Just before Christmas there was some sad news for the Liverpool music scene when Mick Head’s pre-Christmas gig at the Brink on Parr Street came to an early end, with the Shack frontman taken to hospital.
Thankfully it sounds like Mick is on the mend, but the incident was a reminder not only of the problems Mick clearly faces in his life at the moment, but also of the immense talent of the man and the devotion he inspires among fans who’ve followed his various bands and guises through thick and thin.
While Shack have on a couple of occasions been within touching distance of the widespread acclaim they deserve, for me Mick’s finest hour is an album nobody bought when it came out in 1997, and which today will set you back about the same as a ticket for a category B match at Anfield.
The Magical World of the Strands, credited to Michael Head Introducing the Strands, is eleven tracks of pure, fractured beauty, and one of the best Liverpool albums ever made.
Owners of H.M.S. Fable seeking reference points should look to the introspective folk of ‘Daniella’, or the unearthly atmospherics of ‘Captain’s Table’, rather than the good-time rock of ‘Natalie’s Party’. Mellow, with an air of drugged-up langour which never veers into self-indulgent nonsense, the album provides a kind of pastoral, anglicised take on the 60s West Coast psyche-rock of which Mick and brother John are huge fans.
The opening track, ‘Queen Matilda’, sets the agenda perfectly. Its beautiful melody is accompanied by lyrics yearning for a simpler life, “I paint the sails/It’s the job for me”, while lamenting the loss of a loved-one, “And then you… you went away”.
From there it’s all killer and no filler, with a near-perfect unity of tone, pace and lyrical concerns.
Among the standouts is ‘Something Like You’, three and three-quarter minutes of languorous grace and charm. The string section floats along around the melody, neither carrying the song nor acting as unnecessary ornamentation, a testament to Head and Mark Coyle’s sensitive production skills.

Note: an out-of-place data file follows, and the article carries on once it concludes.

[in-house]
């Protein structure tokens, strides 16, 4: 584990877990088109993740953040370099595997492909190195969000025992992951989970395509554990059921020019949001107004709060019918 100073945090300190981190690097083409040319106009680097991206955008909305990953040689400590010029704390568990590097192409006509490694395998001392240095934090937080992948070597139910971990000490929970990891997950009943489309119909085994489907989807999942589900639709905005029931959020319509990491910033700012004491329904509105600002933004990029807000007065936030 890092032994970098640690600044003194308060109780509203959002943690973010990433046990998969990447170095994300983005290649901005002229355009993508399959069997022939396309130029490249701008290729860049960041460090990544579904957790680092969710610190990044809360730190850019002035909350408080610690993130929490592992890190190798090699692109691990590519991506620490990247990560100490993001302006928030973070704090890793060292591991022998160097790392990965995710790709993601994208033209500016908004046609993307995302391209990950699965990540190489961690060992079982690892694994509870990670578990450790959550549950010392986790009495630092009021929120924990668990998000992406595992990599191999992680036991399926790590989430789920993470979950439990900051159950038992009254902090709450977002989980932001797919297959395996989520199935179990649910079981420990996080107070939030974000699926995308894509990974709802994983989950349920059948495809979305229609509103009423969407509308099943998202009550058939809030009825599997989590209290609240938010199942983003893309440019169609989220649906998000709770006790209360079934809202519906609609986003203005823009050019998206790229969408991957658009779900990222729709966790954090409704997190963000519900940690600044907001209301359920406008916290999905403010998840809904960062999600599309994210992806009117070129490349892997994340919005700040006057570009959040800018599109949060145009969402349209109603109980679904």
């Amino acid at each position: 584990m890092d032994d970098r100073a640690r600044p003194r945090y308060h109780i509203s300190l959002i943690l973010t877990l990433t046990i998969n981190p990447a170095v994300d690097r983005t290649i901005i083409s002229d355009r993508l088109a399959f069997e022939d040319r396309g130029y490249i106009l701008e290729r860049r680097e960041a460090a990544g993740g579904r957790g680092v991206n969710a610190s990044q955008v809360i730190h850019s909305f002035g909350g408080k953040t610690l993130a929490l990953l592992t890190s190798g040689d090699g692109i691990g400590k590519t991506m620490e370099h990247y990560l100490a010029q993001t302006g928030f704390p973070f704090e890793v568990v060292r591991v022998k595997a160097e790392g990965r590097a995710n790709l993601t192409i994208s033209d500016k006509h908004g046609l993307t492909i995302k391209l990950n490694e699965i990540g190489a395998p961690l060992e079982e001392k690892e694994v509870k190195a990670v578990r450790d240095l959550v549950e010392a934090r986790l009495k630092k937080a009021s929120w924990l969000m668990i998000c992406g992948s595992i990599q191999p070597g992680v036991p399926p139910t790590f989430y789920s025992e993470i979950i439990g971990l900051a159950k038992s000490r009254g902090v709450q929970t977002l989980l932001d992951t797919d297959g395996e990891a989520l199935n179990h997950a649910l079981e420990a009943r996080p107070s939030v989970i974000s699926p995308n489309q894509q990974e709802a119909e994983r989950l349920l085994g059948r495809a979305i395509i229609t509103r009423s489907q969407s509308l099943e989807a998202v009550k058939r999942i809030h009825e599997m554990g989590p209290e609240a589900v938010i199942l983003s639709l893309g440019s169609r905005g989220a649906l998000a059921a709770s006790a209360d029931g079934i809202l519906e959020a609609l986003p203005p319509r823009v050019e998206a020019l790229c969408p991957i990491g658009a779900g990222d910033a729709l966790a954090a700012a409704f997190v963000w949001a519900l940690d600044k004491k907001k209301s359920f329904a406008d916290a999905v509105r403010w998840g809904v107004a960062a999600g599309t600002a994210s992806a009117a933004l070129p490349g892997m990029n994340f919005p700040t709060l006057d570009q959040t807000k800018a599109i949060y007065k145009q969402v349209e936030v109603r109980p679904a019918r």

‘And Luna’ comes in on a confident, brisk guitar line and sails along into ‘X Hits the Spot’ (another heroin reference), the album’s most immediate and potentially commercial track. Its loping, upbeat folky melody and slightly garbled chorus, “Say what’s happened to all my clothes/What’s happened to all my furniture?/You know it can’t just disappear…..could have sworn I left it there” give way to the emphatic certainty of the chorus, “X Hits the Spot/When you’re not around”.
‘The Prize’, with its elegiac shifts of tone and soaring optimism leading to a furious string-led coda, completes the first five, dazzling tracks. The mid-album ‘Undecided (Reprise)’ is an instrumental (but for some la-la-las) guitar piece which manages to sound like it could soundtrack Countryfile yet still be cool and blissfully affecting. It sets the tone perfectly for ‘Glynis and Jaqui’, another gem. Its refrain, “yeah you…..yeah me” hits a perfect note of universality for which so many bands strive, while the electric guitar which stalks the aching prettiness of the lead melody is finally given free rein to flourish into a fleeting, breathtaking solo to close the track. The chiming guitars of ‘It’s Harvest Time’ herald a return to bucolic, calm folk, although this is undercut by the darker, otherworldly textures lying beneath the central sound.
John Head’s keening, wistful ‘Loaded Man’ employs spare atmospherics to concentrate much of the album’s grace and beauty into seven and a half minutes. ‘Hocken’s Hey’, a lilting, banjoey affair, marries country-and-western to medieval-esque lyrics, and is delivered with such open-eyed, plaintive sincerity that, somehow, it works.
The closing ‘Fontilan’ soars and rises through just over five minutes of chilled-out, thoughtful clarity to provide the perfect end to an album of remarkable scope and grace. The Magical World of the Strands is one of the most important records to come out of Liverpool, or anywhere, during the 90s, and one of the great ‘lost’ albums of all time. If Mick Head never records another note, he’s already given us more than we could ever find the words to thank him for.